Therefore, it is important to surround yourself with others who have gone through a similar experience. This will help give you insights on coping strategies, and not make you feel isolated.
Don’t Be An Enabler
Detachment with love - a concept which means caring for or loving someone just enough to learn from their mistakes and rectify their behaviour.
If someone in your family is struggling with addiction, more often than not, we tend to hide it from others and give in to the addict’s demands in fear of not hurting them. This makes us “enablers” - encouraging dysfunctional behaviour. This leads to them manipulating you to let them have their way with drugs.
Learning and practising detachment with love is one of the first steps to helping someone cope with addiction.
Attend Family Therapy
Getting professional help as a family can have a lot of benefits, not only for the person with an addiction but also for your wellbeing and understanding of each step to take.
Meeting with a therapist helps families communicate better with each other, and give them a safe environment to express their feelings and concerns. It will make you handle the situation together as a family, and alleviate feelings of isolation.
Encourage Total Abstinence
For a person dependent on substances, even small amounts can make symptoms worse and trigger a relapse. The nature of addiction does not permit “controlled” use of drugs, making it impossible for addicts to limit their usage. Total abstinence is perhaps the best way to begin the deaddiction procedure.
- Let them know that you strongly believe complete abstinence is the key to recovery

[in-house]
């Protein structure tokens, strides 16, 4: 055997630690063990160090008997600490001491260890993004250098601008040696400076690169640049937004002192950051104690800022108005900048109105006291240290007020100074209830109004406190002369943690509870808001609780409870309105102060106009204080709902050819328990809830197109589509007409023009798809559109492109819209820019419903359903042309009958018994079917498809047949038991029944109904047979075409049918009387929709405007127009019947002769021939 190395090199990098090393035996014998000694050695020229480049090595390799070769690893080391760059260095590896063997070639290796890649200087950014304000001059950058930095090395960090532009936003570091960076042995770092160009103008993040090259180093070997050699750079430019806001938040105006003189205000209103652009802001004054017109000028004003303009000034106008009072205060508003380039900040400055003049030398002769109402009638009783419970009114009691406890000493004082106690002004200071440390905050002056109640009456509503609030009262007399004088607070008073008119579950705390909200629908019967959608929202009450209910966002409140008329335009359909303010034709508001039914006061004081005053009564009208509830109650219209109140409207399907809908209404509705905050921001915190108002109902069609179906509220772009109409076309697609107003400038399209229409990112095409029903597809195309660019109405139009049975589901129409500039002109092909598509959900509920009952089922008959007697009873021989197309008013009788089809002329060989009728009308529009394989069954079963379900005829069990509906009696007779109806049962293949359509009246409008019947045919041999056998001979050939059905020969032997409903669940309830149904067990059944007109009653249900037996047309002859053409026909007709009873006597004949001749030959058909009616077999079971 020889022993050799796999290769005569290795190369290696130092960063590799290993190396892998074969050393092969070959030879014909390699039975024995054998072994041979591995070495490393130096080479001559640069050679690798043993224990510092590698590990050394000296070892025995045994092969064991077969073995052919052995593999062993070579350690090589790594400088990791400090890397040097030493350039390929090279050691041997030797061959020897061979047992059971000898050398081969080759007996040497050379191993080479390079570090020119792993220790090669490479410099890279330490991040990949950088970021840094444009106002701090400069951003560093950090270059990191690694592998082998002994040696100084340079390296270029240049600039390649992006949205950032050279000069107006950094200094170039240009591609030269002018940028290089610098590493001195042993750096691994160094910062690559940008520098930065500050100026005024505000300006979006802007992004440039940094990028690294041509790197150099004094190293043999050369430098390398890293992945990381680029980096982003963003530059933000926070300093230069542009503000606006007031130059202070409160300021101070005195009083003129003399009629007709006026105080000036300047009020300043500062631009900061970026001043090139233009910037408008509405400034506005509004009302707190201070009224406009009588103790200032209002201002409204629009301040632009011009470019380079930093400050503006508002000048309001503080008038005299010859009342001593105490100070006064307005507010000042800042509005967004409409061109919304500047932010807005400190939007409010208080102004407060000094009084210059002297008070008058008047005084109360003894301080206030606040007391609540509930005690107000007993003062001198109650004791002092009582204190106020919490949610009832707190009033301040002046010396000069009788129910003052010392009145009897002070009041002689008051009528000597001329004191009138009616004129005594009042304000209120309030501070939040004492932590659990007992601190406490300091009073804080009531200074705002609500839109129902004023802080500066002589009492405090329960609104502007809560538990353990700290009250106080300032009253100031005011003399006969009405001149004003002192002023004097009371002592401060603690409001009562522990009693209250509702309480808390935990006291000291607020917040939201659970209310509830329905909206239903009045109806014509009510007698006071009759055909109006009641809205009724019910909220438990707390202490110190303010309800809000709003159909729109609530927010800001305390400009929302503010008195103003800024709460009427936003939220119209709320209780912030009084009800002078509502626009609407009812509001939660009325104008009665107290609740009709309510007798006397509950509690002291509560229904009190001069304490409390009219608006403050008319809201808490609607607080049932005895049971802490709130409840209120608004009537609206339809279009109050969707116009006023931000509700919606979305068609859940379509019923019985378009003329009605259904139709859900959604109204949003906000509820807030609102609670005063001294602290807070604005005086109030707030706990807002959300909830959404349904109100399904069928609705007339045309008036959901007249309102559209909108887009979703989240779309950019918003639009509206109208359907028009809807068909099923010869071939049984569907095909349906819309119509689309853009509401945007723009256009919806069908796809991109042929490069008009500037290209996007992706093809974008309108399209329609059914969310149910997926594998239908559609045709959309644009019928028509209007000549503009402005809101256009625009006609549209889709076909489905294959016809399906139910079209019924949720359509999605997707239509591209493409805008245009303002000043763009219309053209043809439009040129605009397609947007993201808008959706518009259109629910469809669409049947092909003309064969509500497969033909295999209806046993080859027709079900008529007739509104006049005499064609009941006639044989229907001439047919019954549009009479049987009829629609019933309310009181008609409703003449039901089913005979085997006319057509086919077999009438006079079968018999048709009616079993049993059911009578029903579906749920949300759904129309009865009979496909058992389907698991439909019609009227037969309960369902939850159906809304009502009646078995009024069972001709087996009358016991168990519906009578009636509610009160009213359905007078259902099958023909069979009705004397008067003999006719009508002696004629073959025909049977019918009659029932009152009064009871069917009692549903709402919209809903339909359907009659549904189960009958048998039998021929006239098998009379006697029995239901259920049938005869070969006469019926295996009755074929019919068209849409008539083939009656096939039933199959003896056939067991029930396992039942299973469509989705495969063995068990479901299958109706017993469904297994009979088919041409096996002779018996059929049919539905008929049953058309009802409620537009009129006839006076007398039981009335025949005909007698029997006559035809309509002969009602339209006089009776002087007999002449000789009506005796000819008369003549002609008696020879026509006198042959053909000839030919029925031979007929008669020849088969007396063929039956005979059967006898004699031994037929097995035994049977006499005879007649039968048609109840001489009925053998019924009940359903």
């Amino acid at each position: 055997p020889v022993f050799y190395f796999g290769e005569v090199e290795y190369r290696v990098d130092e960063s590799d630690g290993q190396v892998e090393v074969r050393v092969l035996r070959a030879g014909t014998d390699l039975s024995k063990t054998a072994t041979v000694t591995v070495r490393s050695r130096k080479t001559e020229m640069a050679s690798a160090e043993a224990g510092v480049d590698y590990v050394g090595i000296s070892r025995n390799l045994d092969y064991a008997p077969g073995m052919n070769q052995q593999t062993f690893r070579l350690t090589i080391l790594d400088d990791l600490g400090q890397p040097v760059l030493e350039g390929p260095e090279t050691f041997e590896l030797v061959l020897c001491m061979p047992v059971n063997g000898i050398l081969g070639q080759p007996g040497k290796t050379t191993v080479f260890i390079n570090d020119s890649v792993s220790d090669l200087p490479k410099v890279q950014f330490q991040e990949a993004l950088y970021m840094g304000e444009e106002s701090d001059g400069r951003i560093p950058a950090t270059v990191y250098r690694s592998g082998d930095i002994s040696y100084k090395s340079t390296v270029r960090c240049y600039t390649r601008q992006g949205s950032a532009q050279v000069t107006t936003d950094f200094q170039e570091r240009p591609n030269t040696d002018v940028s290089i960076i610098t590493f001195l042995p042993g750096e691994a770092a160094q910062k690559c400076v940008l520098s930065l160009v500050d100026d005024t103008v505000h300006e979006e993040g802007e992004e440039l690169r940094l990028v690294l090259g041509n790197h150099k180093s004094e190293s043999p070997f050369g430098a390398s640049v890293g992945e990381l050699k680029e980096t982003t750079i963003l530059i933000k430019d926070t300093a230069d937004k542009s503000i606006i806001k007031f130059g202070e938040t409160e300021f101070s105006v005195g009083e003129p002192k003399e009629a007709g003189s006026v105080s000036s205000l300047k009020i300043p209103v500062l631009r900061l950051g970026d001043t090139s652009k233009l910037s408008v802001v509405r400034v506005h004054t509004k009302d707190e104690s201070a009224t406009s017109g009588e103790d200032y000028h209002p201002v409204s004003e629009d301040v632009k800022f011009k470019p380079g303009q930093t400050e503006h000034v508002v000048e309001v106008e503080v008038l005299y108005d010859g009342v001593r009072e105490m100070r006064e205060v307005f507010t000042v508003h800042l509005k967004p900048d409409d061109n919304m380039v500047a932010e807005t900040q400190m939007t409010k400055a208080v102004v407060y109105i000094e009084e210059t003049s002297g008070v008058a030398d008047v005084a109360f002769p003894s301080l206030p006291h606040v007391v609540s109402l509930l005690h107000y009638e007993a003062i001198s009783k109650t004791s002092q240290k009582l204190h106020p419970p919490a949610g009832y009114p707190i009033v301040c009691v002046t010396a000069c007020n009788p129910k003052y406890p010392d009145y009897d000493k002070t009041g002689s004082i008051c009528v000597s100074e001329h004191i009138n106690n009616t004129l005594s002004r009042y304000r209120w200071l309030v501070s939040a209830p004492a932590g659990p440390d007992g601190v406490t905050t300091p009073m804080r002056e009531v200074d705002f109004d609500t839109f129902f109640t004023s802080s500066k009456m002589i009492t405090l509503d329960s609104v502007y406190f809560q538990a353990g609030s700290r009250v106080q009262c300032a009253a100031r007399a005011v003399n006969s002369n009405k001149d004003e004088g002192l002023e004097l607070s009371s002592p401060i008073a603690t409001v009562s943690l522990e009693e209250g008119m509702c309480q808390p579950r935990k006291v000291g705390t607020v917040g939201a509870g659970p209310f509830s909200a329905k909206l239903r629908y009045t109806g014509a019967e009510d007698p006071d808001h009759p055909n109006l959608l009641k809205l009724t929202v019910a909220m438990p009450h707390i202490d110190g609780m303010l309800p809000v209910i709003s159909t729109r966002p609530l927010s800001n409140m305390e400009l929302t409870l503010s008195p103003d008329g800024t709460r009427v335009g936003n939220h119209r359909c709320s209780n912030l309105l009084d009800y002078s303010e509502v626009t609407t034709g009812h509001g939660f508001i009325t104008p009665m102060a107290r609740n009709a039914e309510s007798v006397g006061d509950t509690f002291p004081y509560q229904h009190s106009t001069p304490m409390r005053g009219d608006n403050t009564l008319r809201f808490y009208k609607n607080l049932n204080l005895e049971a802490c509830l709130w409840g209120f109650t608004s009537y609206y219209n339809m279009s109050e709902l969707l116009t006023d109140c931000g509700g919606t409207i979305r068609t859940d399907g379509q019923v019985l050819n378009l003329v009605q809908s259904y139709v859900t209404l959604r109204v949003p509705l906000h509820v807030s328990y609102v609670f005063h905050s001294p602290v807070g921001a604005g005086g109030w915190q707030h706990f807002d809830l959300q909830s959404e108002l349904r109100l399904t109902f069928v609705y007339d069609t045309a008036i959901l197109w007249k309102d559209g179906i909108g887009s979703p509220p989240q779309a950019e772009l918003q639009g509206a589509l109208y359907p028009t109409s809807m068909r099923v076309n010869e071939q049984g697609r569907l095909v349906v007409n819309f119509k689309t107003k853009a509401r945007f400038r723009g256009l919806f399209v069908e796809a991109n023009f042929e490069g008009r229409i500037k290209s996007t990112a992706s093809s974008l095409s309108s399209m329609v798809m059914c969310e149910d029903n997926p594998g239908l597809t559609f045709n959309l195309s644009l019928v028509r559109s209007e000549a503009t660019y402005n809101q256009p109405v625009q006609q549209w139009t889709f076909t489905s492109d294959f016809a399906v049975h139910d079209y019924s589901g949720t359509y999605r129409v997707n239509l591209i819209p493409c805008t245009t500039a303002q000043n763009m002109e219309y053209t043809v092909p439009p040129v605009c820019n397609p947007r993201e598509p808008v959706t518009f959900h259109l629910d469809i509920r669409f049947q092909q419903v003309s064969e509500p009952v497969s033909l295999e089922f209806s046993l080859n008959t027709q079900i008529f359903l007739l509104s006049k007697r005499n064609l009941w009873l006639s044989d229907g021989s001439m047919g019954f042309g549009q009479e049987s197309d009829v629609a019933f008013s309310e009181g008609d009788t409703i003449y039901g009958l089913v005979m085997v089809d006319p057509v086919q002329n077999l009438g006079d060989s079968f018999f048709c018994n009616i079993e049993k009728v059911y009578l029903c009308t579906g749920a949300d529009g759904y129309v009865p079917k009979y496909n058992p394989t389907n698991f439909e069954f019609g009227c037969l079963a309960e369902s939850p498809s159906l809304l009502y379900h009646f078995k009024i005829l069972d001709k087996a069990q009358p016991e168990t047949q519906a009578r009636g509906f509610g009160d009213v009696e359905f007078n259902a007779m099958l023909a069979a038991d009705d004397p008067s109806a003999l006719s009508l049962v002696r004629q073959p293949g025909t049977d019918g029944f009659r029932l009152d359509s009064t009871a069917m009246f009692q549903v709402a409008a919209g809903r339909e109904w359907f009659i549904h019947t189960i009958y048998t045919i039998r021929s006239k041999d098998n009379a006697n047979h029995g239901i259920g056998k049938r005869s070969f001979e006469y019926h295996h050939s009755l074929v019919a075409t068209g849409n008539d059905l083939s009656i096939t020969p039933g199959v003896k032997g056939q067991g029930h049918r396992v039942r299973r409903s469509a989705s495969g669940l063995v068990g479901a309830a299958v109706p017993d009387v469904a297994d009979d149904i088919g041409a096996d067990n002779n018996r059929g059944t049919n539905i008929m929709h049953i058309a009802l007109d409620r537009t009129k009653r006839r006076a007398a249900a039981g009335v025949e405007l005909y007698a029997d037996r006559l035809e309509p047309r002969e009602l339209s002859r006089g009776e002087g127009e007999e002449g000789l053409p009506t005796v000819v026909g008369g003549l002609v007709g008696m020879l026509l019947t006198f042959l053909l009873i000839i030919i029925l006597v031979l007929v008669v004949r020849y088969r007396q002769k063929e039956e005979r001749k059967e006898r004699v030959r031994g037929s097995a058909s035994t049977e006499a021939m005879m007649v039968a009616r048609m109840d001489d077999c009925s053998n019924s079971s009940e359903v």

- Ensure they stay away from drugs and people or situations that can provide drugs
- Help them make a new, sober group of friends and indulge in recreational activities
Help Them Build Good Coping Skills
Discuss with them about stressful life events or situations that trigger the use of drugs. Teach them to devise coping strategies and solutions to life problems rather than running away from it using drugs. You can help them cope with stress by:
- Listening to them patiently and talking to them
- Helping them solve problems practically
- Reminding them every time of the solutions before they reach out for the drugs
Know the Signs of a Relapse
Each person’s addiction is handled differently, and symptoms or “red flags” of relapse are unique to every individual. Relapse is more of a process that can be divided into 3 stages - emotional, mental, and physical. Recognising the warning signs early on can help prevent a relapse. Here’s what you should watch out for:
- When the person starts romanticising or reminiscing about the days when they felt good using the drugs
- When the person starts isolating themselves from their sober peer group or stops participating in the new routine
- When the person starts doubting the effectiveness of the recovery process
You can help the person from relapsing by:
- Recognising the early warning signs
- Monitoring changes in their behaviour
- Developing a plan in case of an actual relapse
- Talk to the therapist about your concerns and work on it together
Always Let An Addict Know Your Limits
You can’t help someone if you don’t keep yourself healthy, both physically and mentally. Therefore, it is important to set boundaries and practise detachment with love early on to let them know.
Engage yourself in relaxation techniques like meditation and yoga, and talk to a personal therapist to ensure your mental well being is taken care of.
If you’re living with someone with an addiction, it is important to discover coping strategies together as a family and be active in self-care. Being educated and relearning healthy patterns are all imperative to handle both active addiction and active recovery phases.